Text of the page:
However, at some churches, especially with some issues, that will not be available.  The Roman Catholic Church is not going to change their position on the celibacy of the priesthood, infant baptism, abortion, even birth control, or a host of other issues if you attempt to talk to one of the priests about it.  In fact, the Roman Catholic Church, and a number of other large denominational churches, are not going to change a thing just because a parishioner brings something to their attention. However, there are churches that are sometimes open to some input.  But, if my experience holds true, you are just as likely to be told that you are just confused, or worse, for bringing up your topic.  So it is clearly an area where you need to walk carefully and pray for wisdom.

Still, a lot of people have problems going to a particular church because they sincerely disagree with some of what the church teaches.  In fact, some people stop going altogether because they don’t want to be taught things that they believe are not supported by the Bible or anywhere else.  For example, they don’t want to be taught that they have to tithe when they believe that tithing ended with the law.  They don’t want to be taught that women can’t teach when they don’t believe that the Bible or anything else truly supports that position.   In my experience, it is usually not just one thing that is the source of disagreement, it’s often a number of issues.

Other people go to church, and because they believe in the advantages of membership, they acquiesce on church doctrines, perhaps taking the stance that doctrine isn’t important, or that the church has got to be smarter or more spiritual than they are so they must know better.  (See Yo-Yo Christianity for more.)

Indeed, there are valid arguments for both becoming a member of a church, and/or attending the same church for a long time. In some churches, only members have input in decision making at church business meetings.  Families with children need the continuity and trust that is built by having the same people in the same church teaching the same things over the years.

But there are options for people to go to a church to fellowship with other believers and avoid doctrinal conflicts and not be a Yo-yo Christian:

Find a Church that doesn’t have Membership

If membership requires that you pledge to leave all decisions about what is true doctrine to the pastor or a church board and you are not comfortable with that, one option you have is to find a church that doesn’t require membership.  I personally have found that a lot of churches don’t require membership to attend.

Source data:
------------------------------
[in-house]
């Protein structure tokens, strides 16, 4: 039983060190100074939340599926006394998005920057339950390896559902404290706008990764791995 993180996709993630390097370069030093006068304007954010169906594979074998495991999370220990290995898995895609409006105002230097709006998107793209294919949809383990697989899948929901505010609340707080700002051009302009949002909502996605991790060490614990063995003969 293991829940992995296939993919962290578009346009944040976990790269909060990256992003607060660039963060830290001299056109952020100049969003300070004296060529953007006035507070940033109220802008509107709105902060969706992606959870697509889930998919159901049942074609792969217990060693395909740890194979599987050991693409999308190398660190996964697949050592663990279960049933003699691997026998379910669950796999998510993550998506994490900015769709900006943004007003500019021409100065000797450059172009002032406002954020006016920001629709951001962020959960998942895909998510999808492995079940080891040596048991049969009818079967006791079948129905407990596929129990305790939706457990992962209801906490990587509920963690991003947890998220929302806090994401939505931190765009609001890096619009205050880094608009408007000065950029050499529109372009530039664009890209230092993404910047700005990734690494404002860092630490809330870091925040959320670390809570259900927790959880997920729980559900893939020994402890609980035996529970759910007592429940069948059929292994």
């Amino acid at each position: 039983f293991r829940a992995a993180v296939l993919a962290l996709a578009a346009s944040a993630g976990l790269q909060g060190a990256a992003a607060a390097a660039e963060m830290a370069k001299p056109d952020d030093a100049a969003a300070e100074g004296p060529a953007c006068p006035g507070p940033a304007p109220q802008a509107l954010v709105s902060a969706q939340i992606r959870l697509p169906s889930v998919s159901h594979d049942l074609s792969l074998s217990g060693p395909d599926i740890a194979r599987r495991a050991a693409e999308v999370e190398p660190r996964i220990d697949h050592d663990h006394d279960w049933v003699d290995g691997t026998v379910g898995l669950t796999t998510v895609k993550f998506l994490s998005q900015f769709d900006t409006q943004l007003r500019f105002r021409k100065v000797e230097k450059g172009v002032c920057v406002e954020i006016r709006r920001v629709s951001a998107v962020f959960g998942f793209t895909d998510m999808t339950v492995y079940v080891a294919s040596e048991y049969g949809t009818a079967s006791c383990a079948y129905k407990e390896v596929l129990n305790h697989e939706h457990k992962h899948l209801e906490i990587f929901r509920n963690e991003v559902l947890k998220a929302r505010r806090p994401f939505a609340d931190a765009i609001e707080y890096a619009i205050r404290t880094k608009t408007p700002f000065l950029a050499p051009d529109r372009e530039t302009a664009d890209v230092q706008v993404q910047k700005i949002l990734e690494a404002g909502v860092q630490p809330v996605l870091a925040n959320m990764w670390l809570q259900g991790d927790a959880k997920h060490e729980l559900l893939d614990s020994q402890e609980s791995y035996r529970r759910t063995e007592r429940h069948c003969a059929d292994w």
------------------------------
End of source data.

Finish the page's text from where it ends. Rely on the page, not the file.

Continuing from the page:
Don’t be afraid to try different venues when looking for a church. In fact, you may have to go “outside of the box” to find a church that you can work with.  There are small churches that never get their names into telephone books.  There are house churches and small independent groups. You can start by looking online doing a search for “house church”.

Become an Attendee Instead Of a Member

If you do go to a church that requires members for its charter (a legal requirement, not a biblical one), you can choose to not be a member and still attend faithfully.  You will probably not be allowed to lead any groups, or teach if you choose this option.  This may not be a problem if your gifts don’t include teaching or leadership.  You may be perfectly happy to serve in capacities like childcare, greeting, cooking, administration, or physical plant services.

Parachurch Ministries Offer Opportunities That You May Not Get In Your Local Church

Parachurch means “alongside the church”.   Parachurch organizations help the church by specializing in areas often at levels other than that individual church can do on its own.  The vision of parachurch ministries is that each church in the world can have resources from people not in that church as any one of these parachurch ministries acts to come alongside the people in that Church and increase the level of service available to people in the church.

Parachurch ministries include organizations like radio and TV teaching ministries, counseling ministries, Evangelistic Crusades, discipleship ministries, services to the elderly and disabled,  Christian Motorcycle clubs and other interests, ministries to the poor, bible distribution ministries, prison ministries, pregnancy ministries, marriage and family ministries, and more.

You may find an opportunity for ministry and even leadership at one of these places that you won’t find at your local church.

Jesus Said the Spirit Would Guide You

This includes helping you find places to worship and fellowship.

IN SUMMARY

I am certainly not saying that you should not become a member of your local church, volunteer at your local church, or in any way become as involved as possible in your local church, AS LONG AS YOU DON’T ACT LIKE A YO-YO AND JUST GO ALONG WITH WHATEVER THE CHURCH SAYS IT’S JUST SO THAT YOU CAN BE INVOLVED. Remember Paul’s charge to follow the apostles’ traditions and avoid those who teach traditions other than the apostles’ traditions

But, if you do find yourself in the position where you realize that you no longer want to be involved with a church because of possible doctrinal conflicts, remember that you have other options.

©copyright 2012-2020 Mark W. Smith, all rights reserved.

June 3rd, 2012 Posted by | Modern Christianity | no comments